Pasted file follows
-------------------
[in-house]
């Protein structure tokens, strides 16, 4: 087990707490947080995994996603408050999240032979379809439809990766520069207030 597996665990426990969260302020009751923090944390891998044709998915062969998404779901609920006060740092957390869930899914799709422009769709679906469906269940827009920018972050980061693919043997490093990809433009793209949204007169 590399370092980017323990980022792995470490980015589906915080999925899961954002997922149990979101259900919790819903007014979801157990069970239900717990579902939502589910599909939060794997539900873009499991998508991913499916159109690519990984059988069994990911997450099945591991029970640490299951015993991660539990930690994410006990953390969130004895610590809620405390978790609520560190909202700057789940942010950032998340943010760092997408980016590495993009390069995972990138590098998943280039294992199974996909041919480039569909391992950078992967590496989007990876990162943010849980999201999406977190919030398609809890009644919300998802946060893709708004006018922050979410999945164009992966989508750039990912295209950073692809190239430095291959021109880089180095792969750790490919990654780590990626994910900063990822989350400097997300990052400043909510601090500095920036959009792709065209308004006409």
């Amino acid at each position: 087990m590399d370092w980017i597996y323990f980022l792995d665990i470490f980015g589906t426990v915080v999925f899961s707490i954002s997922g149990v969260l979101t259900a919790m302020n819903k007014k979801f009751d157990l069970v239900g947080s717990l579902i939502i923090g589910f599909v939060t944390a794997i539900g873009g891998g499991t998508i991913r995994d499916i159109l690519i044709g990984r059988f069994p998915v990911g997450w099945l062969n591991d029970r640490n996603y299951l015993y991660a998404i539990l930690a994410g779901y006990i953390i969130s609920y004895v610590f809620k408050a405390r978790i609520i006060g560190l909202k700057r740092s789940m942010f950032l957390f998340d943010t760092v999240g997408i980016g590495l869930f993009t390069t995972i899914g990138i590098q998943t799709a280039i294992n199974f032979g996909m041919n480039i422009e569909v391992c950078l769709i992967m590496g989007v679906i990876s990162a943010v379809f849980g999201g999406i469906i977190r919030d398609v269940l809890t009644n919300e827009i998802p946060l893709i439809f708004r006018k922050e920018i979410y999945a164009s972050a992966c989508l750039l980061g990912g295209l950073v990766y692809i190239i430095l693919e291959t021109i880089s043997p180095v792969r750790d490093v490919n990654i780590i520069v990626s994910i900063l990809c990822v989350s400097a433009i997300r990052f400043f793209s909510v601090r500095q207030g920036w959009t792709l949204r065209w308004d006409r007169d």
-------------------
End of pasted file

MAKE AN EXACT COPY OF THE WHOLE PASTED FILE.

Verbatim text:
[in-house]
């Protein structure tokens, strides 16, 4: 087990707490947080995994996603408050999240032979379809439809990766520069207030 597996665990426990969260302020009751923090944390891998044709998915062969998404779901609920006060740092957390869930899914799709422009769709679906469906269940827009920018972050980061693919043997490093990809433009793209949204007169 590399370092980017323990980022792995470490980015589906915080999925899961954002997922149990979101259900919790819903007014979801157990069970239900717990579902939502589910599909939060794997539900873009499991998508991913499916159109690519990984059988069994990911997450099945591991029970640490299951015993991660539990930690994410006990953390969130004895610590809620405390978790609520560190909202700057789940942010950032998340943010760092997408980016590495993009390069995972990138590098998943280039294992199974996909041919480039569909391992950078992967590496989007990876990162943010849980999201999406977190919030398609809890009644919300998802946060893709708004006018922050979410999945164009992966989508750039990912295209950073692809190239430095291959021109880089180095792969750790490919990654780590990626994910900063990822989350400097997300990052400043909510601090500095920036959009792709065209308004006409």
């Amino acid at each position: 087990m590399d370092w980017i597996y323990f980022l792995d665990i470490f980015g589906t426990v915080v999925f899961s707490i954002s997922g149990v969260l979101t259900a919790m302020n819903k007014k979801f009751d157990l069970v239900g947080s717990l579902i939502i923090g589910f599909v939060t944390a794997i539900g873009g891998g499991t998508i991913r995994d499916i159109l690519i044709g990984r059988f069994p998915v990911g997450w099945l062969n591991d029970r640490n996603y299951l015993y991660a998404i539990l930690a994410g779901y006990i953390i969130s609920y004895v610590f809620k408050a405390r978790i609520i006060g560190l909202k700057r740092s789940m942010f950032l957390f998340d943010t760092v999240g997408i980016g590495l869930f993009t390069t995972i899914g990138i590098q998943t799709a280039i294992n199974f032979g996909m041919n480039i422009e569909v391992c950078l769709i992967m590496g989007v679906i990876s990162a943010v379809f849980g999201g999406i469906i977190r919030d398609v269940l809890t009644n919300e827009i998802p946060l893709i439809f708004r006018k922050e920018i979410y999945a164009s972050a992966c989508l750039l980061g990912g295209l950073v990766y692809i190239i430095l693919e291959t021109i880089s043997p180095v792969r750790d490093v490919n990654i780590i520069v990626s994910i900063l990809c990822v989350s400097a433009i997300r990052f400043f793209s909510v601090r500095q207030g920036w959009t792709l949204r065209w308004d006409r007169d």